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Texas ‘Bathroom Bill’ Draws Rebuke from American Association of Law Libraries

Sandi Cain
, Senior News Editor
July 24, 2017
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Chicago — The American Association of Law Libraries (AALL) last week at its annual meeting in Austin, Texas, that there would be no future AALL meetings in the state due to recently passed legislation in the Texas House of Representatives that would deny some services to LGBTQ individuals. 

The new rules would bar transgender individuals from using the restroom that corresponds to their gender identity in public schools and publicly owned buildings in Texas. The proposal is called the “bathroom bill” because of its similarities to North Carolina legislation that became law last year.

The state senate legislative actions — SB3 and SB91 — were approved by the Texas Senate committee last week and will be voted on by the full state senate this week. They are expected to pass.

AALL, which was meeting in Austin for the third time in 12 years, said the legislation (HB3859) that was passed by the Texas House of Representatives in June was finalized too close to this year’s Austin event to cancel without “significant financial repercussions,” according to then-President Ronald Wheeler Jr. The Chicago-based association is set to meet in Baltimore in 2018.

At the conclusion of last week’s meeting, AALL also sent a letter to the mayors and CVB directors of Austin, Dallas, Houston and San Antonio announcing a boycott of Texas for all future events until the legislators reverse the pending anti-transgender “bathroom bills”.

Current AALL president Greg Lambert — a Texan — said, “It pains me to see my state take actions that are unnecessarily discriminatory as well as harmful to the state’s economy.” He added that the legislative efforts discriminate against LGBTQ families and “run counter to AALL’s core values and are unwelcoming to many of our members.”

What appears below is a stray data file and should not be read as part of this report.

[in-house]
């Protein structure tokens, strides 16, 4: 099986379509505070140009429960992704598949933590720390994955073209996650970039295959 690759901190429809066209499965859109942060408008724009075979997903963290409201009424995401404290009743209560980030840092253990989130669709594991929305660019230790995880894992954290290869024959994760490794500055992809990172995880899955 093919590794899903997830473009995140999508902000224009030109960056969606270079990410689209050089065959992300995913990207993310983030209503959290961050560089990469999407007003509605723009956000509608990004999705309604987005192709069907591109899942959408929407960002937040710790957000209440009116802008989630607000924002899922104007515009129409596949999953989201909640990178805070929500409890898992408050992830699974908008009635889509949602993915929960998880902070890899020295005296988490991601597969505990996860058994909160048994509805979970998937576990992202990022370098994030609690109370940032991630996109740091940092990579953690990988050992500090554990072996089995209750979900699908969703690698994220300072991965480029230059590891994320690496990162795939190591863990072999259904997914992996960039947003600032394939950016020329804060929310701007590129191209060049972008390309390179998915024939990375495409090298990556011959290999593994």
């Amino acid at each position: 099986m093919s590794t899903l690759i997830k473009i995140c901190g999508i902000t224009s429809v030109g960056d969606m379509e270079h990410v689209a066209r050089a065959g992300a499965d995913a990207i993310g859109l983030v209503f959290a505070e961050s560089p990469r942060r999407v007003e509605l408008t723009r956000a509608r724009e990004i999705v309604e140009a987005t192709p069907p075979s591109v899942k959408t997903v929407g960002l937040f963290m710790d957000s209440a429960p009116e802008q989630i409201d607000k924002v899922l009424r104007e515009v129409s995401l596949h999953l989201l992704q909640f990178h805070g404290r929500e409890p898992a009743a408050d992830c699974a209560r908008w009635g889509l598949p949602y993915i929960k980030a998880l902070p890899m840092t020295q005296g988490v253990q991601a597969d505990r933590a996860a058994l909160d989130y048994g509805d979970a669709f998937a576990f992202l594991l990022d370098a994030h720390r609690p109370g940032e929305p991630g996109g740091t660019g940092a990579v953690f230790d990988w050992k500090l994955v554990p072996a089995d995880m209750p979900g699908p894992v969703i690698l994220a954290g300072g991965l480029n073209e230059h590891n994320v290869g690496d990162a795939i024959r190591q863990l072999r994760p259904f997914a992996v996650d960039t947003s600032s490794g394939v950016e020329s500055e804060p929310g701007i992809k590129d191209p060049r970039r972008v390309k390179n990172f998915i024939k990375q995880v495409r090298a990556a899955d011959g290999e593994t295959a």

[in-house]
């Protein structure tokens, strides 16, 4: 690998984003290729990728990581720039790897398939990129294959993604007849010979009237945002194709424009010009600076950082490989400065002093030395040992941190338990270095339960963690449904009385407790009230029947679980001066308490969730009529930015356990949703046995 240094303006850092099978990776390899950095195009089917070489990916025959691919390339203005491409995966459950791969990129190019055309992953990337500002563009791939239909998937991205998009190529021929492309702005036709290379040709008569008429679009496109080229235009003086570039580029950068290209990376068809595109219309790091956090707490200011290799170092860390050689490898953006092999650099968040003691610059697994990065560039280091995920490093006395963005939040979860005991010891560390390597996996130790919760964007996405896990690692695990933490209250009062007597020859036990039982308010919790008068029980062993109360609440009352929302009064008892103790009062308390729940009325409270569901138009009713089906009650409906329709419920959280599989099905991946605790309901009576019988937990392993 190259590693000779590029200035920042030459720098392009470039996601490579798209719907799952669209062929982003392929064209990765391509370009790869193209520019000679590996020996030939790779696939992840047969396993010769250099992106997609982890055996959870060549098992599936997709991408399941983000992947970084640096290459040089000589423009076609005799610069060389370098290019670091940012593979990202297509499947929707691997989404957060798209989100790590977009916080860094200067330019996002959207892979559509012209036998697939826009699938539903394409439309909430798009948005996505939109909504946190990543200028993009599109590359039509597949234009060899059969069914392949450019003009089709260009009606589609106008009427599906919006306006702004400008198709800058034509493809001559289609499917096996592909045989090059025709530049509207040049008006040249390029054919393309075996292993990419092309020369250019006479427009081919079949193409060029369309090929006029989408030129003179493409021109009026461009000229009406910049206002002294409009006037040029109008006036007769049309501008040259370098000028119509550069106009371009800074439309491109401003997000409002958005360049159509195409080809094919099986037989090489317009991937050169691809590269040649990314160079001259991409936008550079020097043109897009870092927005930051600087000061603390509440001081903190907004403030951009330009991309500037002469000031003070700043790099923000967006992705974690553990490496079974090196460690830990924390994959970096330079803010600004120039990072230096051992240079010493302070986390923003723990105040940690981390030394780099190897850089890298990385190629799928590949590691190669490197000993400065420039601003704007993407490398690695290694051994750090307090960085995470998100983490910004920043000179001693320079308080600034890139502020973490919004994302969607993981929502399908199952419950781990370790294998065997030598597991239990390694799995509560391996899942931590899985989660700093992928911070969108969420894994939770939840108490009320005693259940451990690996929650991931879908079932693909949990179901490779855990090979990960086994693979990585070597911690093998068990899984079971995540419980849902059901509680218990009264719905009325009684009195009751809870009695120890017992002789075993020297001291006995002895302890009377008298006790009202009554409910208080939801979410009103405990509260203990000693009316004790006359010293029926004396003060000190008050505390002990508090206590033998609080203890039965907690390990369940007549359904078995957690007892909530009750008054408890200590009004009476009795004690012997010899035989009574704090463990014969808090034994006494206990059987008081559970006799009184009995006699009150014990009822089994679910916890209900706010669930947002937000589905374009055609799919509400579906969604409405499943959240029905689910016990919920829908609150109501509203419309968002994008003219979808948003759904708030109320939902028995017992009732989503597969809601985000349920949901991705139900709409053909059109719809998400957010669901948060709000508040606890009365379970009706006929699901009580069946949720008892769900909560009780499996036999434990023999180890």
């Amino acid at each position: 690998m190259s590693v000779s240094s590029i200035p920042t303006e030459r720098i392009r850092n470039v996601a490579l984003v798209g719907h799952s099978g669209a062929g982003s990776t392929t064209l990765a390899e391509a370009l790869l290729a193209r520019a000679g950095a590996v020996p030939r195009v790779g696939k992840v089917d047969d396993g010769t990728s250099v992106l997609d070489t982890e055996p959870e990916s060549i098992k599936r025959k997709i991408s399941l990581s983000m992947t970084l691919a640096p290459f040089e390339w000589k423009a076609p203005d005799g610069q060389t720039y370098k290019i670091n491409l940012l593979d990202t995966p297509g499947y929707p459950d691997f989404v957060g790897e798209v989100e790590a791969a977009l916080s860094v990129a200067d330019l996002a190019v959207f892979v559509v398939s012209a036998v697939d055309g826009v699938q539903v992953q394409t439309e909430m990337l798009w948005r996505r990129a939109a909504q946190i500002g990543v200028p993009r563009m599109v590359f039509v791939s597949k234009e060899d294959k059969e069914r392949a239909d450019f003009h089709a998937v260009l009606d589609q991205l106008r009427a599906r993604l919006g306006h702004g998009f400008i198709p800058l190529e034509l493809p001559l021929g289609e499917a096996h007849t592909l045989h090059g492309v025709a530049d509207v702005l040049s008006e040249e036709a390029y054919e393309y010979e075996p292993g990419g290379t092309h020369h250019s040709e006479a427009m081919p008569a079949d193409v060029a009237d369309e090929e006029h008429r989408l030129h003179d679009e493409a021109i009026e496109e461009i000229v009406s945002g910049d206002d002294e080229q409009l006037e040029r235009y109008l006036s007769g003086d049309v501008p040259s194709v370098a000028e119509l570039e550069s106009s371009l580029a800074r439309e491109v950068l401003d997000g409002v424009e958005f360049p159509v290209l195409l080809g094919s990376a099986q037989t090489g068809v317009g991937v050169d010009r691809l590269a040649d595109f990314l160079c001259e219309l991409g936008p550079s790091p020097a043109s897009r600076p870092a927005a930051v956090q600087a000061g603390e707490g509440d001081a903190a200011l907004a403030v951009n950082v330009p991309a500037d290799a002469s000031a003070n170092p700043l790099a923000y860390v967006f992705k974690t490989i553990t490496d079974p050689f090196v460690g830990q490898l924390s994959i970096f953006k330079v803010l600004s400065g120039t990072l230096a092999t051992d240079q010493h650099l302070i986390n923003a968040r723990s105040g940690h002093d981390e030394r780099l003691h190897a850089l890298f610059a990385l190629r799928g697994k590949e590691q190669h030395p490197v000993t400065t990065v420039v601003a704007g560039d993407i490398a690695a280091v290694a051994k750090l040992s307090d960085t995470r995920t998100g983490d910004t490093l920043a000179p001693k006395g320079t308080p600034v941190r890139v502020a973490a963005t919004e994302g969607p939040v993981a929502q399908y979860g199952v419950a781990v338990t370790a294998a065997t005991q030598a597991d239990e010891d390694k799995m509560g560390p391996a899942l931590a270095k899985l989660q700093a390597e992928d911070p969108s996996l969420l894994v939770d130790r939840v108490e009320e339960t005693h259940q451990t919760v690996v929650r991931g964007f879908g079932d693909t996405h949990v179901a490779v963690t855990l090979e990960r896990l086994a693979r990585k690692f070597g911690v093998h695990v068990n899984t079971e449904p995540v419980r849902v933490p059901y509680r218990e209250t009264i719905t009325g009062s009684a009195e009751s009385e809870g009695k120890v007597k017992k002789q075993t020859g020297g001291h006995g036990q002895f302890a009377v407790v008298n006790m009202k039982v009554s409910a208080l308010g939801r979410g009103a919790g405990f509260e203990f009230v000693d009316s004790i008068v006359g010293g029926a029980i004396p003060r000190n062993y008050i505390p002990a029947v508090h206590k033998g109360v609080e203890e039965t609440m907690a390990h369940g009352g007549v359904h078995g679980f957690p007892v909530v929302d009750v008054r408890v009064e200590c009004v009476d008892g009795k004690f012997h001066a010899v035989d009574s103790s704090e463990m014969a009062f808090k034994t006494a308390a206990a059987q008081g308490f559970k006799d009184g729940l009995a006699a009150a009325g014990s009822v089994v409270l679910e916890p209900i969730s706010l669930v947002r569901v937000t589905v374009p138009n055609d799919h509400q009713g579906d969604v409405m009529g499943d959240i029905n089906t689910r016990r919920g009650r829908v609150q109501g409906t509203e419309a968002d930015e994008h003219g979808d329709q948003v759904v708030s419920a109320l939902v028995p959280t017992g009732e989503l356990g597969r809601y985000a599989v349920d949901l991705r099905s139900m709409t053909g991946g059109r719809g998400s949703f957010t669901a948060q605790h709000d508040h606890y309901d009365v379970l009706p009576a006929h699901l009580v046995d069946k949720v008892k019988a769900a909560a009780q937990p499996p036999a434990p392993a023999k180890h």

Some proponents of the Texas legislation said its provisions were about “safety and women’s privacy,” while opponents worry that enacting the legislation would create a backlash like that seen against North Carolina in 2016. An independent analysis of that backlash estimated that North Carolina would lose more than $3.76 billion in business over the next decade, including major sports events, corporate relocations, entertainment events and numerous meetings and conventions. 

“This effort to marginalize and exclude LGBTQ people has been tried in other states with disastrous results for local economies and those who work in those economies,” Lambert added.

In Texas, Dallas-based companies American Airlines, Southwest Airlines and Dell, along with AT&T, IBM and the Episcopal Church also opposed the current legislative efforts on this issue. And the NFL said it would reconsider hosting future Super Bowls in the state if the legislation was enacted. The NCAA, which relocated its scheduled North Carolina events last year, is scheduled to host the Final Four in San Antonio in 2018.

Reach AALL Executive Director Kate Hagan at (312) 205-8016 or khagan@aall.org

 

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